by Marc Ellingstad, USAID Counselor of Mission for International Development at the U.S. Mission to the European Union and Lev Turner, USAID Advisor for Food Security and Humanitarian Assistance at the U.S. Mission to the European Union
Collectively, the EU (along with its member states) and the U.S. provide about 80% of official development assistance, thus coordination for the benefit of our development partners is critical. The close relationships between USAID and European Union institutions around the world allow us to more effectively coordinate policies and programs, both at HQ level and on the ground. Whether we are addressing longer-term development strategies or emergency situations such as natural disasters, the goal is to provide more effective and efficient assistance. There is always room for improvement, and together with our EU colleagues, we are exploring ways to expand joint programming, which can reduce overhead costs and foster common development platforms in-country. When we face challenges that are insurmountable with funding alone, we work to identity opportunities to strengthen the promotion of our shared values around dignity, humanitarian access, and protection through joint messaging and advocacy.
In early November, we hosted a very dynamic and engaged group of young EU professionals to discuss development and humanitarian issues. Beginning with a brief introduction to the United States Agency for International Development, we noted that our historic roots are in Europe with the Marshall Plan and John F. Kennedy formally constituted the Agency in 1961. We described the relatively decentralized way that USAID works, the importance we place on country-level expertise and ownership, and the very vital role that our local colleagues play in our operations around the world. Turning to how we work, we noted USAID is committed to strengthening local ownership and capacities. One of the many ways we strive towards that goal is by increasingly implementing our programming directly with local partners. Like our development colleagues in the EU Commission, it is important for us to approach our work in country as cooperative efforts with partners.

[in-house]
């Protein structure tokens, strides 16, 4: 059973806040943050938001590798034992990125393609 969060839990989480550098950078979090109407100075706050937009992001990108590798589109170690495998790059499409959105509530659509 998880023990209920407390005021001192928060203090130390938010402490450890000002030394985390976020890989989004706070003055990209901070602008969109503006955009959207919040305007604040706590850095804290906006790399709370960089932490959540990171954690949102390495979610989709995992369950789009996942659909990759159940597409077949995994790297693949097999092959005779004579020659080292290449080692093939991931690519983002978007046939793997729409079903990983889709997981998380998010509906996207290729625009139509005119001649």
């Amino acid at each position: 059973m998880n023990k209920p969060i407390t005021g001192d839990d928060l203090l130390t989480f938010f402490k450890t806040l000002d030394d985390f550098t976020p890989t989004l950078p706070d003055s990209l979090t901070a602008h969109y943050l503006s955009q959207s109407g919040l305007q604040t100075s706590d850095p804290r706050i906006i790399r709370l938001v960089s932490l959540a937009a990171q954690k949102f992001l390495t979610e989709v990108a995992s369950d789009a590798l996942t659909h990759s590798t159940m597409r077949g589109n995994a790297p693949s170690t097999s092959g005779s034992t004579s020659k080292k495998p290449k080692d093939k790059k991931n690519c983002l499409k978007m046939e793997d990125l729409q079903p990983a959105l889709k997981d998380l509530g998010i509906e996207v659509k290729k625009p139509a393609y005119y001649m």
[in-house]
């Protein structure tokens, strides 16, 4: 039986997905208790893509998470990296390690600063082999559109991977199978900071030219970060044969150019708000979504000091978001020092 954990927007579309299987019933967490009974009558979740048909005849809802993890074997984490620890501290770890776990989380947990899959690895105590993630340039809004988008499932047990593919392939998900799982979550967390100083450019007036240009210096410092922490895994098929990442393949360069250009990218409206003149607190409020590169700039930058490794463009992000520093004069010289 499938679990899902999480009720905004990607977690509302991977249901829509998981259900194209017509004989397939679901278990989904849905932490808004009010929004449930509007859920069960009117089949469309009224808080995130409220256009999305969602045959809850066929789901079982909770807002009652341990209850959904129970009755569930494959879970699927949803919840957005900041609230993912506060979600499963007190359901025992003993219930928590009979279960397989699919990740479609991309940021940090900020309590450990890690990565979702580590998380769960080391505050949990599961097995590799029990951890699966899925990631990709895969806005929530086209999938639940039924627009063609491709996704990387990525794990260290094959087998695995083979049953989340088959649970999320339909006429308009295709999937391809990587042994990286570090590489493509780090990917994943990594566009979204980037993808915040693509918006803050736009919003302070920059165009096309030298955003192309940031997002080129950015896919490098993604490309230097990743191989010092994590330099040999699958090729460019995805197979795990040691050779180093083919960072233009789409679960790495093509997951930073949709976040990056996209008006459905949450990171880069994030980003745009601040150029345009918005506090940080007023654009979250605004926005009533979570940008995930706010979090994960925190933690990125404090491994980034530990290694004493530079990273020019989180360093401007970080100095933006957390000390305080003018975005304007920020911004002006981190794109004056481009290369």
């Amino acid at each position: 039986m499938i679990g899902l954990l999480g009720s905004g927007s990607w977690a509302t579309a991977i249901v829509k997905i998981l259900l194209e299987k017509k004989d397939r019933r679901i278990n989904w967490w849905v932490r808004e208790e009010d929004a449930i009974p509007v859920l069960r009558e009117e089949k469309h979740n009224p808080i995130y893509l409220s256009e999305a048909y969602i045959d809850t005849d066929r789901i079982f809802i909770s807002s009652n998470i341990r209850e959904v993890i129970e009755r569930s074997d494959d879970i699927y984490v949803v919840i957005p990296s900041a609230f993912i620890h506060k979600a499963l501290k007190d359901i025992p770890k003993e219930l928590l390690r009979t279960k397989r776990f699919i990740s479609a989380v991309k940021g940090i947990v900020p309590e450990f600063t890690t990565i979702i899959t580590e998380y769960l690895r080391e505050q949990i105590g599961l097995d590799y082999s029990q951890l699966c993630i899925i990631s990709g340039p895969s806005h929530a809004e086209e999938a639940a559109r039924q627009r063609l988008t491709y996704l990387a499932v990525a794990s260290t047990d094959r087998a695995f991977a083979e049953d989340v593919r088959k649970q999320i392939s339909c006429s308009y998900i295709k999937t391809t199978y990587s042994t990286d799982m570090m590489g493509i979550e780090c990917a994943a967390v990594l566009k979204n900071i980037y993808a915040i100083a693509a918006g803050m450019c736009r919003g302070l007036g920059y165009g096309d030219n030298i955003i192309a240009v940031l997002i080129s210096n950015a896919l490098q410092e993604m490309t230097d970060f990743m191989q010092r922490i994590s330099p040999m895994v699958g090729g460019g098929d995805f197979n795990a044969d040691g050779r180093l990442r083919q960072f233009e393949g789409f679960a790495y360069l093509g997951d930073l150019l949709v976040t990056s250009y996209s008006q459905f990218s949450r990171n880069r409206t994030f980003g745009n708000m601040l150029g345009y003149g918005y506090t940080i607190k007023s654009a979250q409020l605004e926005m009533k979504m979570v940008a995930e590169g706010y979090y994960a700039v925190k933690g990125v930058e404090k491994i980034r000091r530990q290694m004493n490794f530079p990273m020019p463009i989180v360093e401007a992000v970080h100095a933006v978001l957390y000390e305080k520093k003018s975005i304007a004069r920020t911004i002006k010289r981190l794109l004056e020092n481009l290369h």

During our exchange with our guests, we were quite impressed by their knowledge and insightful questions. Given the numbers of refugees currently arriving in the European Union every day, we were not surprised that many of the questions concerned migration and how policymakers and development professionals can best address root causes. We discussed the challenges faced by Syrian refugees in meeting their basic humanitarian needs, and the importance of providing higher levels of humanitarian assistance for refugees and internally displaced persons in the region, including educational opportunities for affected children. We also discussed migration patterns in the Americas, and the unique security and development challenges facing Honduras, Guatemala, and El Salvador. We agreed on the need to be disciplined and committed to development and humanitarian financing – it is better to help prevent a crisis than respond to one.
Development and humanitarian issues span the entire globe, and our brief event hardly provided us with enough time to scratch the surface on important topics raised by our counterparts, such as the role of technology and connectivity in development, the importance of education, challenges facing development agencies working in hostile environments, the intersection between trade and development and the role of free-trade agreements, how we approach questions of food security, the role of China as a donor in Africa, and the role that remittances play. Still, Lev and I both enjoyed the depth of thinking and analysis that formed our conversation. The energy and thoughtfulness that came across from our young European colleagues was indeed inspiring.